Speed Racer bears little interest in the loss of Rex as an inciting incident but is ferociously motivated by the demise of photo-mechanical cinema. The movie constructs its reality with only the most tenuous ties to objects that once existed in concrete time and space, and even these—the actors, a scattering of physical sets, the chimp—are staged so cartoonishly that they make Pee-wee’s Playhouse look like Au Hasard Balthazar (1966). (Speed Racer is an unholy test case of one Bressonian maxim: “The greater the success, the closer it verges to failure.”)

One can barely even speak of Speed Racer as a sequence of images. Compositing displaces editing in a maelstrom of pictorial flux; images are conjured into momentarily discrete entities and immediately dissolve, implode, morph into each other, or proliferate into a dizzying sheaf of overlapping electronic shapes and colors. The film’s signature visual trope is a hypnotic form of wipe where components of the mise-en-scène glide left or right offscreen, disclosing in their wake new layers of visual information, which in turn undergo the same displacement. In numerous tours de force of this technique, conversations that might otherwise be presented in a traditional shot/countershot structure are mobilized into horizontal palimpsests of digital phantasmagoria—a dazzling refutation of classic continuity principles that the Wachowskis use throughout to brilliant effect.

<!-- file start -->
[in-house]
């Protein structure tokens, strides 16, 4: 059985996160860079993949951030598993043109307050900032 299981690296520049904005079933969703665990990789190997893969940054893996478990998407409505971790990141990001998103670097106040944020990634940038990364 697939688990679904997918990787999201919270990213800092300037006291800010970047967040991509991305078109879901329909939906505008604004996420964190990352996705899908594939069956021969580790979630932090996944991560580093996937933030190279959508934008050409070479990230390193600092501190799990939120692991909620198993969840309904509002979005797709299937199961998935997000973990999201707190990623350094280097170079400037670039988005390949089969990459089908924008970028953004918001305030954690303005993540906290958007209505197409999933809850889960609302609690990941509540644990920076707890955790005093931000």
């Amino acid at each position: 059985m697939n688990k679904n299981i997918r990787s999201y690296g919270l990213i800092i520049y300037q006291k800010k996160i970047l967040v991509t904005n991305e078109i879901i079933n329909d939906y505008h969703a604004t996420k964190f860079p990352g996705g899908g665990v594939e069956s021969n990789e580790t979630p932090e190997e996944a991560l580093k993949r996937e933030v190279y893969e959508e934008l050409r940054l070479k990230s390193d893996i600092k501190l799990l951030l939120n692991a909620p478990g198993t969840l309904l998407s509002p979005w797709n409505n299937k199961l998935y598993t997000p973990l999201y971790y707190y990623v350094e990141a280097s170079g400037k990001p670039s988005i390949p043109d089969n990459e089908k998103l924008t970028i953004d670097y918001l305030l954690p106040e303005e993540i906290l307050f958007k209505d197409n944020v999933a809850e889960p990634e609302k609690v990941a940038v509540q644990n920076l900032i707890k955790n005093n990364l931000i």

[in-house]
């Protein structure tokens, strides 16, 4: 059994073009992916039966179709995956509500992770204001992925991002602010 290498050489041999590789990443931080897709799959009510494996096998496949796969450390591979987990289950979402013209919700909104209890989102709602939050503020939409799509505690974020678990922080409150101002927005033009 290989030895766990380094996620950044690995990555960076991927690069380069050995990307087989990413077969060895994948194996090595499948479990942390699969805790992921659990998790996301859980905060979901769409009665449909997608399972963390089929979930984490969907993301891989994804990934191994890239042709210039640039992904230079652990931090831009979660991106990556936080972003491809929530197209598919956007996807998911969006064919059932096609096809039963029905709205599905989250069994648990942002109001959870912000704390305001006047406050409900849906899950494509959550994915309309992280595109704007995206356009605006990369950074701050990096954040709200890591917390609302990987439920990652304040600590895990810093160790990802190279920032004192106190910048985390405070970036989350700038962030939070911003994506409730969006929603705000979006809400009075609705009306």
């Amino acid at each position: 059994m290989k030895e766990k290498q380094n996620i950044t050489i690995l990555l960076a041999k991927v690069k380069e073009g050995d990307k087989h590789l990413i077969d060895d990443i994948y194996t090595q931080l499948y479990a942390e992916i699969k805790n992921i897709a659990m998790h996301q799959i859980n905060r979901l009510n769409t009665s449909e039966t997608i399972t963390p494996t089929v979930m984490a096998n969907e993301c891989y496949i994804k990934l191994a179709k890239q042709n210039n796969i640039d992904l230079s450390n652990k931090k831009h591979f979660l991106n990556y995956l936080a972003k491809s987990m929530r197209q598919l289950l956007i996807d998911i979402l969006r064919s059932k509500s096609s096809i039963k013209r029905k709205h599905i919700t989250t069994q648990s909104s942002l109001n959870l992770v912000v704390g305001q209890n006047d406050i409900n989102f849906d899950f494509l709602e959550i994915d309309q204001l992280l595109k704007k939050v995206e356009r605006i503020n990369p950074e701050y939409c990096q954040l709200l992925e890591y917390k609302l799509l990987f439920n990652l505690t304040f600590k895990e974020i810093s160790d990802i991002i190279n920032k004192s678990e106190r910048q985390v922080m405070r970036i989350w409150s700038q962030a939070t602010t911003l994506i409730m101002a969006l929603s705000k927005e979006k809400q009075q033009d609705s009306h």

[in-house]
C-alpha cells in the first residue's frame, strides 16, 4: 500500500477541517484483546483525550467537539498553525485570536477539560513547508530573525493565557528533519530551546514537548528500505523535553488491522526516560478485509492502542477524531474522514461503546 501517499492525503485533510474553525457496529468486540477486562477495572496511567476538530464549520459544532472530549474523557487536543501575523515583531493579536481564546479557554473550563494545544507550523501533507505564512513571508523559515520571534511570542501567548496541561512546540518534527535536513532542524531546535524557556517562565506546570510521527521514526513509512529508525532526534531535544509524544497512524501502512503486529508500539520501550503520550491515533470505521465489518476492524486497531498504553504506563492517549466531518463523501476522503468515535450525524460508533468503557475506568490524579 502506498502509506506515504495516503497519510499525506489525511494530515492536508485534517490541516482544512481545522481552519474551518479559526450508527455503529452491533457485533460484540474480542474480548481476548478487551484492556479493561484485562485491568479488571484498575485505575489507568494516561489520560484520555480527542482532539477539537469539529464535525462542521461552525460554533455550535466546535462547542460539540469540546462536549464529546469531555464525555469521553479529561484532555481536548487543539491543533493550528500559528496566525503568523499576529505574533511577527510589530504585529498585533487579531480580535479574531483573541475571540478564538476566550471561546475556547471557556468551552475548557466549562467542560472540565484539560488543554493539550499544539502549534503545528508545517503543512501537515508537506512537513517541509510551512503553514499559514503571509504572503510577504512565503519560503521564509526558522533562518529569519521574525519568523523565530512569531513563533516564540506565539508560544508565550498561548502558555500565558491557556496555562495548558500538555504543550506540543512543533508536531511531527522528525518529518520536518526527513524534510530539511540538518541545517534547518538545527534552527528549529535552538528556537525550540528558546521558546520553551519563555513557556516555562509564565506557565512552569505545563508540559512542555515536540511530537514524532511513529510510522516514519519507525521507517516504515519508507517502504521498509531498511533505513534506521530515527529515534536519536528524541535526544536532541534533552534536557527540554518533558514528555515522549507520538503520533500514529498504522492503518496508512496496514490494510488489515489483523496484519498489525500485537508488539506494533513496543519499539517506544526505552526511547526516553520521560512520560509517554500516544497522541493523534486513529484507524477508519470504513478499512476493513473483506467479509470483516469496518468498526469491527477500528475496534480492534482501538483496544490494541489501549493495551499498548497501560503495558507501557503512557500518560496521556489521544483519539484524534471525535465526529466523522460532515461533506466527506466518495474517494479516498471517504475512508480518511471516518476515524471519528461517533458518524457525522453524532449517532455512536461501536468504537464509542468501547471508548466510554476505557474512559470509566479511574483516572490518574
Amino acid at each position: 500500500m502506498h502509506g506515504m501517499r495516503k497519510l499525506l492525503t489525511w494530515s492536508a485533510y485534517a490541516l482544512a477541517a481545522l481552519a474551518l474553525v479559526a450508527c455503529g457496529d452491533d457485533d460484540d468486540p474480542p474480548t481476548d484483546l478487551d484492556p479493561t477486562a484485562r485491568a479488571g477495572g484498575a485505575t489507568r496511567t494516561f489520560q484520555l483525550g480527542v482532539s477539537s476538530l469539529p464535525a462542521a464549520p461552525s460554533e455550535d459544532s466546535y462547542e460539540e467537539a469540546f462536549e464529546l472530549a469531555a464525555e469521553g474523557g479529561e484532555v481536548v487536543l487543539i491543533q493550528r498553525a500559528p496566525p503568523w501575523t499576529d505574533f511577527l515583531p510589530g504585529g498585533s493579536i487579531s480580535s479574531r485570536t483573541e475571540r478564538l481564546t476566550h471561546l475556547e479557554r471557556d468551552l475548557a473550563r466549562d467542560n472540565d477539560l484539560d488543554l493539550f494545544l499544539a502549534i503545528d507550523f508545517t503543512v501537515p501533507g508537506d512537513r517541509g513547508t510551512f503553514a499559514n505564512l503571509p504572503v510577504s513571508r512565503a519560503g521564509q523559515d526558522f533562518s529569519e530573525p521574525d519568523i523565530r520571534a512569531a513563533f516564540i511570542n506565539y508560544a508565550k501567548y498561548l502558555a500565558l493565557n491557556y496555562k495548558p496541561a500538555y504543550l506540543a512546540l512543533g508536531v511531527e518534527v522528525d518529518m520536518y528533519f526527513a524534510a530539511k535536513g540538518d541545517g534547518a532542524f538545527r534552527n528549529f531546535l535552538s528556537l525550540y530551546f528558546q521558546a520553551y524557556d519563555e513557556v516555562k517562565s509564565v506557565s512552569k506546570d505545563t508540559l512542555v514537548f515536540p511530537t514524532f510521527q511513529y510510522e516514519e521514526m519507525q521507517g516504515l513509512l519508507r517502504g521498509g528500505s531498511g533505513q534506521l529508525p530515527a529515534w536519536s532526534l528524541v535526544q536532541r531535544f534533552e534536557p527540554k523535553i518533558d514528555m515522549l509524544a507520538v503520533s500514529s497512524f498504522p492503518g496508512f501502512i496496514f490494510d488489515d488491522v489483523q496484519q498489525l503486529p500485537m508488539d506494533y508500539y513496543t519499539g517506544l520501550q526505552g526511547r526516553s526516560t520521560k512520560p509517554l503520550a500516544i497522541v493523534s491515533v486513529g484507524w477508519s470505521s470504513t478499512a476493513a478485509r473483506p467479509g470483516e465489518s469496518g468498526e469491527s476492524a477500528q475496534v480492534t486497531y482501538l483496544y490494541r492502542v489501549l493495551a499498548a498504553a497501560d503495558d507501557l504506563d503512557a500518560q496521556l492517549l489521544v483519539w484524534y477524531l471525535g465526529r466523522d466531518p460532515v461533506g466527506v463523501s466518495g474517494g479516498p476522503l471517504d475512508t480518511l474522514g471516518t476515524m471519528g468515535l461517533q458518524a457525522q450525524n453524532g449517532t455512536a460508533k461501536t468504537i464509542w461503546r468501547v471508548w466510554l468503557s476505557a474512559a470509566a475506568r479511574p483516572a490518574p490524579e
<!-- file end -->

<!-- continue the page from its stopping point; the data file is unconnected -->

The most obvious antecedent for the mind-boggling racing sequences is not the Japanese source material nor even the Wachowskis’ previous forays into digital extravagance, but rather video games like Mario Kart or the gyroscopic ecstasies of Sonic the Hedgehog. Yet for all the digitally telescoped hyper-zooms and loop-de-loop perspectives of the tournaments, the movie has the curious overall effect of being staged in shallow space. Visual depth, in Speed Racer, functions less to enforce an illusion of volume than as one means among many others to elaborate an aesthetic of sheer acceleration; watching it is like being engulfed in a VR rollercoaster simulation while sitting absolutely motionless. Or perhaps while squirming: one hour into watching the film in preparation for this appraisal, I felt physical unease at the prospect of an additional hour and a half of getting whiplashed by the formal audacity and aggressive tackiness of it all.

Dehumanizing as it is, this berserk experiment remains a more engaging object than the overwrought, high-concept sentimentalism that sinks the Wachowskis’ Cloud Atlas (2012) and TV series Sense8. That Speed Racer underwhelmed at the box office and was met with mixed reviews is no surprise, considering its most appreciative target audience is more likely to be theorists of digital media than any civilian moviegoer. It nevertheless has—how could it not?—secured a dedicated cult, a fate that I hope awaits the equally bonkers, far less audacious, but endearing intergalactic hot mess that is Jupiter Ascending (2015). With the imminent arrival of a fourth Matrix picture, we’ll see if the Wachowskis are capable of resurrecting the meticulous pop postmodernism of the original film, which increasingly looks like a fluke of their premillennial capacities. Until then—and to the moment when the last spark of human existence is snuffed out by the technological singularity—we’ll always have Speed Racer to remind us that the end of cinema gave birth to some truly spectacular skull fucking.

Nathan Lee teaches film and media studies at Emory University and is a former film critic for Film Comment, The New York Times, and The Village Voice.

Speed Racer